PhD Thesis Proposal
Carnegie Mellon University
3:00 pm to 4:00 pm
Full robot autonomy is the traditional goal of robotics research. To work in a human-inhabited world, however, robots will often need to collaborate with humans. Many scenarios require human users to teleoperate robots to perform tasks, a paradigm that appears everywhere from space exploration, to disaster recovery, to assistive robotics. This collaboration enables tasks to be performed more smoothly or safely than humans could without requiring full robot autonomy. However, robots are hard to control. To compensate, roboticists build shared control systems, in which the robot operator’s command is combined with an autonomous plan to accomplish the operator’s goal.
We propose to enhance shared control systems by observing people’s natural, nonverbal behavior and using that signal to gain additional insight into their goals and concerns about the task. In particular, how people look at a scene depends on what they are thinking about the scene. Research into eye gaze behavior shows that when manipulating objects by hand, people look at their next goal or obstacle as these elements become relevant, and and they rarely look at task-irrelevant places. By tracking and processing a user’s eye gaze behavior, shared control systems can build more complex models of the user’s intentions. Equipped with this knowledge, shared control systems can both provide more accurate assistance and new types of assistance.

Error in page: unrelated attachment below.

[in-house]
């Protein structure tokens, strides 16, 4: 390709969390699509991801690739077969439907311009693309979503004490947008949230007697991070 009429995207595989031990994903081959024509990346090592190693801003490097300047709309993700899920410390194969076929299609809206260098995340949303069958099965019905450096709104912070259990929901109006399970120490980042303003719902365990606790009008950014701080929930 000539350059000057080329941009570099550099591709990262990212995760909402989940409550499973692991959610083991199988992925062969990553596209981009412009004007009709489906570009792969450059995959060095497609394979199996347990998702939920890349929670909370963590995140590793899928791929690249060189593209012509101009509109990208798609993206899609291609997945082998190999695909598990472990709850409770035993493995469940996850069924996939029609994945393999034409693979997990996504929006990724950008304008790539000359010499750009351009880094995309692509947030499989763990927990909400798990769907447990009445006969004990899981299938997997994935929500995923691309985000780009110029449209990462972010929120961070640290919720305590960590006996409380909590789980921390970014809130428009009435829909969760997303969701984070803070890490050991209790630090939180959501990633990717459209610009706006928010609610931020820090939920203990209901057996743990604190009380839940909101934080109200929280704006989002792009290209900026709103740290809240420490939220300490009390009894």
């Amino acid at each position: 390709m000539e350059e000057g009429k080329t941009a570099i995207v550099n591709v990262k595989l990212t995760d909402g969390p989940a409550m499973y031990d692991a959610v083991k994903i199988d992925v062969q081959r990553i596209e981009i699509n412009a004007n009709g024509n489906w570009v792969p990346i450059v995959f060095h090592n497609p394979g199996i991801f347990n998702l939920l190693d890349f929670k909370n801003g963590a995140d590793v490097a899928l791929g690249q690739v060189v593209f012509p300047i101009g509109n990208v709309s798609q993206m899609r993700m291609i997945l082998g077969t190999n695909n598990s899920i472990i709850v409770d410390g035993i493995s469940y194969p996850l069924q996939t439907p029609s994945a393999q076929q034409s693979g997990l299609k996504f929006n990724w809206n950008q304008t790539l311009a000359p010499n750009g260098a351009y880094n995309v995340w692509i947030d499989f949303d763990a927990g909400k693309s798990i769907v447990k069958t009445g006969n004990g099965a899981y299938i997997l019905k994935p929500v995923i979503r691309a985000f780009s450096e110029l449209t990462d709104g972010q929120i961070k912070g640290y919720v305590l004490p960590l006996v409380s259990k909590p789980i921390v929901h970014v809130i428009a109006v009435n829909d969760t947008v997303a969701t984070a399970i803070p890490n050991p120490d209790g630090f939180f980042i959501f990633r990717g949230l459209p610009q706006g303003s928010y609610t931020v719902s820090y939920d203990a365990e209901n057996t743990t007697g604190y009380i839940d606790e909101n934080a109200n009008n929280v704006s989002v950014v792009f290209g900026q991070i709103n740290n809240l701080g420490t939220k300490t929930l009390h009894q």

In this thesis, we begin by conducting a study examining how people’s eye gaze behavior relates to the task performance while they teleoperate a robot manipulator. Next, we develop a pipeline for processing the raw eye gaze sensor signal to include task context and develop models to learn aspects of user mental state from this gaze signal. Finally, we design and evaluate two gaze-based assistance systems: goal recognition, which we compare with input-based goal recognition strategies; and dynamic concern-based collision avoidance, a new approach in shared control. This thesis establishes the usefulness of the eye gaze signal for enabling more sophisticated shared control behaviors. Moreover, it shows how monitoring people’s natural behaviors can be incorporated into human-robot collaboration for more sophisticated mental state modeling and corresponding behavior.
Thesis Committee Members:
Henny Admoni, Chair
Brenna Argall, Northwestern University